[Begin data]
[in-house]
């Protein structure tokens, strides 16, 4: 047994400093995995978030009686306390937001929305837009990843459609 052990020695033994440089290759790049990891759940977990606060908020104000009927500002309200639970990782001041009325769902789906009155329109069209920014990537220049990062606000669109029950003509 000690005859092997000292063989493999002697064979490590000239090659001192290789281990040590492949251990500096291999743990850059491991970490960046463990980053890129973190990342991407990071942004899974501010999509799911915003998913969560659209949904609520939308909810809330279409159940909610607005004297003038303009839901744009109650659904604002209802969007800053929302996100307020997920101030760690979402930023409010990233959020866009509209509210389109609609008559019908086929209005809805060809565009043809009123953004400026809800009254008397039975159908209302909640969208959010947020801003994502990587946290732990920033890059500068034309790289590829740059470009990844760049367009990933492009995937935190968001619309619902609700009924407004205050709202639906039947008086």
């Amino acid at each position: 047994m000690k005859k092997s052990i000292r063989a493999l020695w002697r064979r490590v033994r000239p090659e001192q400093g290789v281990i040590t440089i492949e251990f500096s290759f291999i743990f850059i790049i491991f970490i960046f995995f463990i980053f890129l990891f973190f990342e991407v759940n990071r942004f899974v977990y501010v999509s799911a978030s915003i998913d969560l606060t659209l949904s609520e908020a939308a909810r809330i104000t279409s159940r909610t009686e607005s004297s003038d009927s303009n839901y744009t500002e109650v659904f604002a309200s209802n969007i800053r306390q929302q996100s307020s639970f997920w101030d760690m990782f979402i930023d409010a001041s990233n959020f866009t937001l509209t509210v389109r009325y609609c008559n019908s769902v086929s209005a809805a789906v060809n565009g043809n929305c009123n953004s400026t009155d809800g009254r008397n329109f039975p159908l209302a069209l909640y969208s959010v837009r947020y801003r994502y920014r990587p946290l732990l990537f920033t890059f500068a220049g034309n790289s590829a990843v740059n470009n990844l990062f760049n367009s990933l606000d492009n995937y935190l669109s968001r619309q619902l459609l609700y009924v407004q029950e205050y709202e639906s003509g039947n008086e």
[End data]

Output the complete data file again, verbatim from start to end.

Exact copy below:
[in-house]
């Protein structure tokens, strides 16, 4: 047994400093995995978030009686306390937001929305837009990843459609 052990020695033994440089290759790049990891759940977990606060908020104000009927500002309200639970990782001041009325769902789906009155329109069209920014990537220049990062606000669109029950003509 000690005859092997000292063989493999002697064979490590000239090659001192290789281990040590492949251990500096291999743990850059491991970490960046463990980053890129973190990342991407990071942004899974501010999509799911915003998913969560659209949904609520939308909810809330279409159940909610607005004297003038303009839901744009109650659904604002209802969007800053929302996100307020997920101030760690979402930023409010990233959020866009509209509210389109609609008559019908086929209005809805060809565009043809009123953004400026809800009254008397039975159908209302909640969208959010947020801003994502990587946290732990920033890059500068034309790289590829740059470009990844760049367009990933492009995937935190968001619309619902609700009924407004205050709202639906039947008086």
């Amino acid at each position: 047994m000690k005859k092997s052990i000292r063989a493999l020695w002697r064979r490590v033994r000239p090659e001192q400093g290789v281990i040590t440089i492949e251990f500096s290759f291999i743990f850059i790049i491991f970490i960046f995995f463990i980053f890129l990891f973190f990342e991407v759940n990071r942004f899974v977990y501010v999509s799911a978030s915003i998913d969560l606060t659209l949904s609520e908020a939308a909810r809330i104000t279409s159940r909610t009686e607005s004297s003038d009927s303009n839901y744009t500002e109650v659904f604002a309200s209802n969007i800053r306390q929302q996100s307020s639970f997920w101030d760690m990782f979402i930023d409010a001041s990233n959020f866009t937001l509209t509210v389109r009325y609609c008559n019908s769902v086929s209005a809805a789906v060809n565009g043809n929305c009123n953004s400026t009155d809800g009254r008397n329109f039975p159908l209302a069209l909640y969208s959010v837009r947020y801003r994502y920014r990587p946290l732990l990537f920033t890059f500068a220049g034309n790289s590829a990843v740059n470009n990844l990062f760049n367009s990933l606000d492009n995937y935190l669109s968001r619309q619902l459609l609700y009924v407004q029950e205050y709202e639906s003509g039947n008086e």